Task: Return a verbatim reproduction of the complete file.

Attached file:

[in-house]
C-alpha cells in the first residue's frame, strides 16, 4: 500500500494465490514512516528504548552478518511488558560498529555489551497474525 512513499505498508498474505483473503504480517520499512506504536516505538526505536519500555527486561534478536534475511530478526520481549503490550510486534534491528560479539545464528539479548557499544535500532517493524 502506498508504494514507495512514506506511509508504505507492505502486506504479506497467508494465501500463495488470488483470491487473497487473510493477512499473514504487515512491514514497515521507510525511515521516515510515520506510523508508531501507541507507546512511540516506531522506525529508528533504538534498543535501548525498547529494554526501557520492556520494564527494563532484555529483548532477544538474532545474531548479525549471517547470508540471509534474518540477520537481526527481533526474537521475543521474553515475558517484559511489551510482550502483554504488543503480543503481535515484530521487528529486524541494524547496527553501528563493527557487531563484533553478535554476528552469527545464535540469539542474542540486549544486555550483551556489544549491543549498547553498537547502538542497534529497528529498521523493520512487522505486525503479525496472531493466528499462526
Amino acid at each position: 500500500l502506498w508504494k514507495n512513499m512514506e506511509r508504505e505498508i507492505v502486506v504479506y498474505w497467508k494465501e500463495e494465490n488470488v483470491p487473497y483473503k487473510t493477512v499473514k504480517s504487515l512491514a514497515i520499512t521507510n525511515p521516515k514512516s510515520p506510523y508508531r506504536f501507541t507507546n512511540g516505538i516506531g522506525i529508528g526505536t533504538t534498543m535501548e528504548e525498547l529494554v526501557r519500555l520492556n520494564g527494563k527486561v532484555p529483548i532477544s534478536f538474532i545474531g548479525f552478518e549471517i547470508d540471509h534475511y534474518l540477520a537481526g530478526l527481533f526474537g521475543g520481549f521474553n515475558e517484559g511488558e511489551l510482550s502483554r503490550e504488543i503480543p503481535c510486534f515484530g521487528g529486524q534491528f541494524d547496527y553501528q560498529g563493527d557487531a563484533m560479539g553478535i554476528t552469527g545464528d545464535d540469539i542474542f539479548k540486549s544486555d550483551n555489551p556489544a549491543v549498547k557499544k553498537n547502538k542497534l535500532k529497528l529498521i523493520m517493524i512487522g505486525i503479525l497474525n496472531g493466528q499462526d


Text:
[in-house]
C-alpha cells in the first residue's frame, strides 16, 4: 500500500494465490514512516528504548552478518511488558560498529555489551497474525 512513499505498508498474505483473503504480517520499512506504536516505538526505536519500555527486561534478536534475511530478526520481549503490550510486534534491528560479539545464528539479548557499544535500532517493524 502506498508504494514507495512514506506511509508504505507492505502486506504479506497467508494465501500463495488470488483470491487473497487473510493477512499473514504487515512491514514497515521507510525511515521516515510515520506510523508508531501507541507507546512511540516506531522506525529508528533504538534498543535501548525498547529494554526501557520492556520494564527494563532484555529483548532477544538474532545474531548479525549471517547470508540471509534474518540477520537481526527481533526474537521475543521474553515475558517484559511489551510482550502483554504488543503480543503481535515484530521487528529486524541494524547496527553501528563493527557487531563484533553478535554476528552469527545464535540469539542474542540486549544486555550483551556489544549491543549498547553498537547502538542497534529497528529498521523493520512487522505486525503479525496472531493466528499462526
Amino acid at each position: 500500500l502506498w508504494k514507495n512513499m512514506e506511509r508504505e505498508i507492505v502486506v504479506y498474505w497467508k494465501e500463495e494465490n488470488v483470491p487473497y483473503k487473510t493477512v499473514k504480517s504487515l512491514a514497515i520499512t521507510n525511515p521516515k514512516s510515520p506510523y508508531r506504536f501507541t507507546n512511540g516505538i516506531g522506525i529508528g526505536t533504538t534498543m535501548e528504548e525498547l529494554v526501557r519500555l520492556n520494564g527494563k527486561v532484555p529483548i532477544s534478536f538474532i545474531g548479525f552478518e549471517i547470508d540471509h534475511y534474518l540477520a537481526g530478526l527481533f526474537g521475543g520481549f521474553n515475558e517484559g511488558e511489551l510482550s502483554r503490550e504488543i503480543p503481535c510486534f515484530g521487528g529486524q534491528f541494524d547496527y553501528q560498529g563493527d557487531a563484533m560479539g553478535i554476528t552469527g545464528d545464535d540469539i542474542f539479548k540486549s544486555d550483551n555489551p556489544a549491543v549498547k557499544k553498537n547502538k542497534l535500532k529497528l529498521i523493520m517493524i512487522g505486525i503479525l497474525n496472531g493466528q499462526d